Let's return once more to John Kasich on election night in November 2010. He was so delighted with voters — and himself. “Guess what?” he told cheering supporters, “I am going to be governor of Ohio!” The victory was somewhat improbable even amid the wreckage of the deep recession. He promised to shake things up. He talked about privatization and getting rid of the income tax.
What would Kasich do? How radical would he be? Eight years later, as the governor enters his final week in office, we have the answers. One goes, not radical enough. The political world has changed rapidly around him, most evident in his unsuccessful presidential run. The guy who bounded onto the stage now fits the description of “classic conservative,” a backer of fiscal discipline, free trade, immigration and alliances, while his Republican Party takes cues from a leader who promotes brands of nationalism, nativism and protectionism.
During a recent appearance at the Columbus Metropolitan Club, the governor cited what he views as the leading achievements of his administration — the state’s fiscal condition, the creation of JobsOhio, the privatized economic development operation, and the Medicaid expansion. The first seems to ring true, the state with a budget surplus approaching $3 billion. JobsOhio? Its opaqueness long has made it hard to assess. The Medicaid expansion has been a triumph for the state.
At the Metropolitan Club, the governor joked about the expansion: “That was a really, really hard decision. It took so much courage to agree to take money from the federal government to help the mentally ill, the drug-addicted and the working poor.” So, the benefits were obvious. The achievement for the governor was maneuvering past the Republican majorities in the legislature, with many opposed or wanting to duck the question.
The result has been a sharp decline in the number of Ohioans lacking health insurance. Roughly 700,000 people living in near poverty have consistent access to care. Their health and quality of life have improved. Many report that keeping a job and finding employment are easier. Rural hospitals, especially, have been helped, the revenue bolstering their finances and the surrounding economy.
The governor’s fiscal policies are more problematic. If the surplus is real, so are the shortcomings in the steady reduction in income tax rates, plus the loss of other revenue sources.
When the governor arrived in office, there was much talk about the state’s “structural deficit.” What too few acknowledged is that the concept included the state failing to generate the dollars necessary to meet its needs. That hasn’t changed the past eight years in key areas, the state disinvesting, for instance, in higher education, cities and counties, even public schools. The governor rightly champions the state becoming more entrepreneurial in spirit. Yet entrepreneurs say they are more interested in talent than tax rates.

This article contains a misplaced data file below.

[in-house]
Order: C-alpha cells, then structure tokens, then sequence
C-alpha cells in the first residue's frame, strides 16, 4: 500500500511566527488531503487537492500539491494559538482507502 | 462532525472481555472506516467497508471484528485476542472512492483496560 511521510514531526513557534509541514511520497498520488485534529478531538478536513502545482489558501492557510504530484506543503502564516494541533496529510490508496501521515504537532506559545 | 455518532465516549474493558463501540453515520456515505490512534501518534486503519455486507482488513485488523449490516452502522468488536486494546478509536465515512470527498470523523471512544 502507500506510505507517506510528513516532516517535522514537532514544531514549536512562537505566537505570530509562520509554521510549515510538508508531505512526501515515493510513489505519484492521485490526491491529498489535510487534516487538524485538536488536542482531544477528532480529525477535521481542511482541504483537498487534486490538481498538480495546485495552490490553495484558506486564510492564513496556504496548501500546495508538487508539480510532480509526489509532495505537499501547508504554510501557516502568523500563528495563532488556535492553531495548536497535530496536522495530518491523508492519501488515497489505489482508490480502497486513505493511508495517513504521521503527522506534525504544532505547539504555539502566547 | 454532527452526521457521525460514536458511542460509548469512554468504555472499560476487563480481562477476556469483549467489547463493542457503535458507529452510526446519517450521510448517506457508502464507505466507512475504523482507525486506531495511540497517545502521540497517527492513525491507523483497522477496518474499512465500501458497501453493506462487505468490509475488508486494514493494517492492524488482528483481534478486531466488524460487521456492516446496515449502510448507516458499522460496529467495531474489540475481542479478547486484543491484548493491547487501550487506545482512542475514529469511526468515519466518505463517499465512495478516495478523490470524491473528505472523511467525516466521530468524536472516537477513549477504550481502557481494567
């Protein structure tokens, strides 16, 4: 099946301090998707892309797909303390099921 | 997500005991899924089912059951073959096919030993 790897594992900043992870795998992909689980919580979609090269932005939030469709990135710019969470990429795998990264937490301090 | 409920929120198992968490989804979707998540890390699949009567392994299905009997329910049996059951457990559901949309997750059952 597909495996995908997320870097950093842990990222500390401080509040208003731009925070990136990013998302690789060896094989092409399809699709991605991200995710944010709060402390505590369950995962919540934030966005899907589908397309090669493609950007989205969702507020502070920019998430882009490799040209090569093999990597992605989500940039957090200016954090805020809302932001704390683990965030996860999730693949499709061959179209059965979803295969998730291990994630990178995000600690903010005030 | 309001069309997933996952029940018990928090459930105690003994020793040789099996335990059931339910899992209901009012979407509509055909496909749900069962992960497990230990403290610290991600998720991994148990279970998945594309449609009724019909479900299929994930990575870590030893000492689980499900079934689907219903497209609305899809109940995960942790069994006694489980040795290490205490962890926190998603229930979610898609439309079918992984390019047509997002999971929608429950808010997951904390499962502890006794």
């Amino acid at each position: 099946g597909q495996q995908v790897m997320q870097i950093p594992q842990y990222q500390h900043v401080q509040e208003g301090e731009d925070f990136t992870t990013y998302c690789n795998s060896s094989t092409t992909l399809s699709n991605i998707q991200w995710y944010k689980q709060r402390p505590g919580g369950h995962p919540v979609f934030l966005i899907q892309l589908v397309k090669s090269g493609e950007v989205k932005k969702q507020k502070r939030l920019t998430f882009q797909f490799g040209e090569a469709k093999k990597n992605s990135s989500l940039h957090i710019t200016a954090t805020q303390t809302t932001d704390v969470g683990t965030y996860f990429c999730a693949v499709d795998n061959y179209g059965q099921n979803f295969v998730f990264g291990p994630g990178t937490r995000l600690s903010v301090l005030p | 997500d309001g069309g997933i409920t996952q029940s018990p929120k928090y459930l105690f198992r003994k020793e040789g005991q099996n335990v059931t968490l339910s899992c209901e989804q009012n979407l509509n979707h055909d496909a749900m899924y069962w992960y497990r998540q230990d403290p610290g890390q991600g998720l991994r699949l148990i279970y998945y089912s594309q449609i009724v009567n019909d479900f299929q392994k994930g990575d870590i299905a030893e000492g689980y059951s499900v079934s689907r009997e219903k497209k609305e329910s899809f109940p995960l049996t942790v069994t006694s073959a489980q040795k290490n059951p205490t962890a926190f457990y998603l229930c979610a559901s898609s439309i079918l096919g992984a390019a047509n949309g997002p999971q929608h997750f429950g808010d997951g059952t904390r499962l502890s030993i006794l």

During the 1970s, Ohioans engaged in an intense argument about the value of an income tax. Those favoring the idea prevailed, even at the ballot box, and a bipartisan consensus largely held. That is, until 2005, when Republicans started aggressively reducing income tax rates, and the governor boosted the effort, all the tax cuts amounting today to $3 billion a year in lost revenue.
The change is profound and worrisome. That isn’t ground easily recovered. Where will Ohio find the dollars to invest?
Two days after their victory in November, Mike DeWine, the governor-elect, and Jon Husted, the lieutenant governor-elect, spoke at a conference in Columbus. Each made a point of using the L-word. They wanted lawmakers and others to know: They would listen.
Which gets to another aspect of the Kasich years, the governor’s inability to persuade his fellow Republicans to follow his lead. Remember the call for a modest increase in the severance tax on oil and gas? It never happened, and neither did applying the sales tax to a wide range of services, or, more recently, regulating gun sales or addressing algae in Lake Erie.
Perhaps that is partly explained by the governor’s steadfast and admirable opposition to President Trump, who shows disdain for the experience and knowledge the governor values. Then again, in a business all about building relationships, John Kasich really isn’t much of a listener. Soon, he will be in a place where he can just talk.
Douglas is the Beacon Journal/Ohio.com editorial page editor. He can be reached at 330-996-3514 or email@example.com.